Wednesday, October 23, 2019

Knowing Smiles

By Paula Gaikowski, Contributing Editor

One of the good things about being 60 years old is that you have an overabundance of life experiences to draw on for self-counseling and for writing in Femulate. I’ve been meaning to write another article for the blog that we all call home, but have been coming up dry. Last night, I remembered an incident from my youth that I think might be of interest.

In 1979, I was stationed at Ramstien Air Base in Germany. Having a week off at Christmas, I took a USO bus tour to Barcelona. These trips are a mix of active military and their dependent families. They are always fun and you make friends quickly while enjoying the tour.

I made friends with an American family and their teenaged son who was only a year or two younger than I at the time. He was a bit of a rock ’n' roller with long hair and we spent an afternoon together perusing record shops in Barcelona looking for rare vinyl records.

On the way back, our tour guide announced a “Topsy Turvy” contest to be held that evening. (We would call it a “womanless beauty pageant” today.) This set off a purr of laughter and a buzz amongst all of us.

One of the ladies riding with us asked me if I’d like to borrow somethings for the contest and I regretfully declined. I would have preferred to dress up nicely and not present a caricature as many would that evening.

The turn out for the event was overwhelming with over 20 taking the challenge and appearing in the contest. Looking back through my eyes as a now experienced femulator, I can see that about a half-dozen of these ladies were ready for the event and had planned ahead.

How do I know they weren’t civilians? The ladies who were pretty and passable had wigs and wore shoes and dresses that fit. The spur of the moment gals presented your typical guy in a dress – look at me and laugh. The non-civilians shaved their legs – it was not their first rodeo.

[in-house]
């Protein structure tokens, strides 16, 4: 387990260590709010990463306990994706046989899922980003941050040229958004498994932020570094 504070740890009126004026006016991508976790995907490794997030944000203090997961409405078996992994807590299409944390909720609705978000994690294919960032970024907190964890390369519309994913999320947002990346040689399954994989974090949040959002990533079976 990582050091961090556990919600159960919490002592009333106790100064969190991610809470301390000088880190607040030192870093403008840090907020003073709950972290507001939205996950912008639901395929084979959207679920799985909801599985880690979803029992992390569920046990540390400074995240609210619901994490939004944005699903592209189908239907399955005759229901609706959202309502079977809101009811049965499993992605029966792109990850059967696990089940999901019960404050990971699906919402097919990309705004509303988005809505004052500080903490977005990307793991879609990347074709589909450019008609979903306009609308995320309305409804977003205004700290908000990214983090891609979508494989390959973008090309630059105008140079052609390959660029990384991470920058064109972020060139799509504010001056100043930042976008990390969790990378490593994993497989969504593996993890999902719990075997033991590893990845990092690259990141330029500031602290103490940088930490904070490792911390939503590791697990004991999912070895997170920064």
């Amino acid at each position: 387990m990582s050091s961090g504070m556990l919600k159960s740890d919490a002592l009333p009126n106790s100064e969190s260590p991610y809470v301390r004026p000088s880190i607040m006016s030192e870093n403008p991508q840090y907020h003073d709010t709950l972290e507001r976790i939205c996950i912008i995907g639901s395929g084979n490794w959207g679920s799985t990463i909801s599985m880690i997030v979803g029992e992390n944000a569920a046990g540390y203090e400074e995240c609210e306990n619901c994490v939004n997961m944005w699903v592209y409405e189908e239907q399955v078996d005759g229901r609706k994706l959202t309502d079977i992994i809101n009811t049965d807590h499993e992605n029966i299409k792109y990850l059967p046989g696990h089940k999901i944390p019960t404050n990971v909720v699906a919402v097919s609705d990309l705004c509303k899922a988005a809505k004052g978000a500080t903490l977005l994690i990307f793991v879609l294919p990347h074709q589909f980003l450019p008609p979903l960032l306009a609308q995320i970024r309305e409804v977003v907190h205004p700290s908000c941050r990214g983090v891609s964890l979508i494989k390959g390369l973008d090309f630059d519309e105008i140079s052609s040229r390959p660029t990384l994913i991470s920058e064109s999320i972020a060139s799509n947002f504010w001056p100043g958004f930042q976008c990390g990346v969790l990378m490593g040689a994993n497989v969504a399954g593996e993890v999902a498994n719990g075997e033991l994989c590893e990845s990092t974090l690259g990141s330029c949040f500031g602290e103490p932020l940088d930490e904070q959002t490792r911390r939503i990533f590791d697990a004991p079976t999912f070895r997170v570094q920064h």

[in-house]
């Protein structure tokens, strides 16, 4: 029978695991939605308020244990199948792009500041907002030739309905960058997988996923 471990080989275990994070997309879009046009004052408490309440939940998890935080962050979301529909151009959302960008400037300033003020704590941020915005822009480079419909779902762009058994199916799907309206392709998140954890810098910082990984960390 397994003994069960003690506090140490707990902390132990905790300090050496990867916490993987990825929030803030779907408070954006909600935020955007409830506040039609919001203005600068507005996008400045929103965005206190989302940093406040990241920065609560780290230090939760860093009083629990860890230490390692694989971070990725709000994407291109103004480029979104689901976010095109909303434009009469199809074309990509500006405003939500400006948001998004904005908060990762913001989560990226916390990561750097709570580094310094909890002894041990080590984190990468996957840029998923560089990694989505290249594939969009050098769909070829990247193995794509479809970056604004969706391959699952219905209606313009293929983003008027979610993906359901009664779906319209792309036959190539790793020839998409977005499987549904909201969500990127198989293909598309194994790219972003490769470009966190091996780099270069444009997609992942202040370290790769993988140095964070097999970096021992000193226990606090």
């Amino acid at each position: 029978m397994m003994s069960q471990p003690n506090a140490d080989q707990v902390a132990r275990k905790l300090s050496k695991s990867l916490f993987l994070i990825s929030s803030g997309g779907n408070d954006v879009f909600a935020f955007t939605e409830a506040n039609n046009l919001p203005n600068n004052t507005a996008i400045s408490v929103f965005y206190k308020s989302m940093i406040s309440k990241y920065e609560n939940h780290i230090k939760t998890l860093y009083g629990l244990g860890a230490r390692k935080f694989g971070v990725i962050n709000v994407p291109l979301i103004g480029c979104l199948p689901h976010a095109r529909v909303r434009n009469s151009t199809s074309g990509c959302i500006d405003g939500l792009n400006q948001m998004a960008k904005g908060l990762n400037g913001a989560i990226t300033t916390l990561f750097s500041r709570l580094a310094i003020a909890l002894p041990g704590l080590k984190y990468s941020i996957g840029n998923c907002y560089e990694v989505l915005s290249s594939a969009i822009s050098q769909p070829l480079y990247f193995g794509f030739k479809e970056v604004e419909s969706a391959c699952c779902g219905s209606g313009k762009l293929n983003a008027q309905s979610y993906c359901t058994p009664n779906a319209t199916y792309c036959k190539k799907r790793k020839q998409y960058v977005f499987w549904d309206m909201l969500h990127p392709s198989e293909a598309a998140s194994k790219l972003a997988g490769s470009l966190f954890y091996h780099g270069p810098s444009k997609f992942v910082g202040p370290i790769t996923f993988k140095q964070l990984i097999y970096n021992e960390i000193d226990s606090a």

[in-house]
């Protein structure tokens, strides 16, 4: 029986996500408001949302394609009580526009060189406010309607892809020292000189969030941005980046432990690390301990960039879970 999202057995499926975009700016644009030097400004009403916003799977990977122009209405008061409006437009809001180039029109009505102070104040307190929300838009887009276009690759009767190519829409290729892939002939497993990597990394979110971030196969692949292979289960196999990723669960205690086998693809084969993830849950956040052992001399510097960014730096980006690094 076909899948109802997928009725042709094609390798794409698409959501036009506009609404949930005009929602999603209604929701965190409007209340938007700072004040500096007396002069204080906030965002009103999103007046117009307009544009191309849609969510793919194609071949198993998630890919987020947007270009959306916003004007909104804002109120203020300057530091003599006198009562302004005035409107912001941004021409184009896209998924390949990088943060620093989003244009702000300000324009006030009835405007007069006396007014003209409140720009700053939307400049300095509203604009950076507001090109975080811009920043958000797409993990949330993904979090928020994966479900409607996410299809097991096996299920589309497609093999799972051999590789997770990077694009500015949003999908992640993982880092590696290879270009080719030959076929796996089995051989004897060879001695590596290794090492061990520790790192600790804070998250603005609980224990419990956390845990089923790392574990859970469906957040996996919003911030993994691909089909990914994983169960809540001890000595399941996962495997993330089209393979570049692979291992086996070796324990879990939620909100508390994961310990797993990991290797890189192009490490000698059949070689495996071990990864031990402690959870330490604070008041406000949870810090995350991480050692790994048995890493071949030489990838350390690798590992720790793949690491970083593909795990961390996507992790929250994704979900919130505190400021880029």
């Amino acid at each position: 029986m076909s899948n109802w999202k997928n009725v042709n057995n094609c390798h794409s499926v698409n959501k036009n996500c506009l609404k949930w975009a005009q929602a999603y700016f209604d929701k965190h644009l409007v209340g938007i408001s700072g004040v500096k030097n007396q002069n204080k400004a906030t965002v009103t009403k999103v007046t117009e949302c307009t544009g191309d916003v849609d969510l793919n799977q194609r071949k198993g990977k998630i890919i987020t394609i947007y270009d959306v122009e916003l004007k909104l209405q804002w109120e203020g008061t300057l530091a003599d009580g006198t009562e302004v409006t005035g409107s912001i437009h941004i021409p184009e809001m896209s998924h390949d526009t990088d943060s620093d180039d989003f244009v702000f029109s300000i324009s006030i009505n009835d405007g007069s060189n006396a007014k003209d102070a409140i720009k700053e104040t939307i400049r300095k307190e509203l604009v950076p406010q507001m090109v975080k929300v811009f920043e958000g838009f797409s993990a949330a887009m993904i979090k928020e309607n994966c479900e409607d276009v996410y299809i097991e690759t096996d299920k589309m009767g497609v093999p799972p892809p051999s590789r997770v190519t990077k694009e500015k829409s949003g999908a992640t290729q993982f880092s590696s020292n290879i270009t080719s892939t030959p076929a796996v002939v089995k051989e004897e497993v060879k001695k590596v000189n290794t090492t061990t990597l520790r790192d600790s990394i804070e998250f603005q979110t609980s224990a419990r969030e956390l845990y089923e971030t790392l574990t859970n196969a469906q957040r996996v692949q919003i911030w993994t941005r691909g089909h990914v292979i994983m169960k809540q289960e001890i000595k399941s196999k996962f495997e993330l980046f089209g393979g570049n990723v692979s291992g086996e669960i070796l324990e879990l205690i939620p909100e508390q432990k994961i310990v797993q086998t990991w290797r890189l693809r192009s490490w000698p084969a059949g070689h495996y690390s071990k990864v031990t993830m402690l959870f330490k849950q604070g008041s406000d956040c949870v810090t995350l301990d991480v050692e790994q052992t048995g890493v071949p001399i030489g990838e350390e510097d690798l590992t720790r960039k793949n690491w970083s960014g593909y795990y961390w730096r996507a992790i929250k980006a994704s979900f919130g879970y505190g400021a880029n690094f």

The three runners-up were really into it and the crowd, especially the married ladies, enthusiastically applauded and appreciated them. Most memorable was my teenaged friend, who turned out to be every bit the glamour girl. In a black, long sleeved, sequined gown wearing black pumps, his long hair was coiffed and teased and his makeup was perfect with what looked like false eyelashes. I just remember how stunning her eyes were.

We found out that his Mom was a beautician and had competed in pageants when she was younger. She was quite proud of her creation, but it was definitely a team effort with a very willing accomplice. I have no doubt he was a budding femulator as it takes one to know one.

I ended the evening at the bar and after midnight saw him come in with a group of young people who had gone out to the local night clubs. I waved to him and gave him the thumbs up. He gave me a knowing smile and I smiled back – words weren’t necessary, we both understood each other.

This photo, which appeared in Colorado Springs' Wasson High School 2001 yearbook, so screams, “Not a civilian!” (Source: Starla).


  1. Paula, was the "teenaged son" still a lovely girl when you waved at him later in the evening -- or had he devolved back into a "civilian"? Do you always have such good timing on your trips???

    1. Oh yes she went out in all her glory and was really digging it

  2. That was my first reaction Stana!

    Mr Phillips NOT A CIVILIAN!

    To well put together and of course we all know that smile!

  3. For many the opportunities to get out and present en femme are few and far between so we tend to opt for our best presentation when we can. I hope to get out this pre-Hallowween weekend but I will be dress nicely...not as a comic book or over the top.

  4. In the UK pupils call male teachers Sir and female teachers Miss
    I can guess what they called Mr Phillips, for some time, after they saw him like that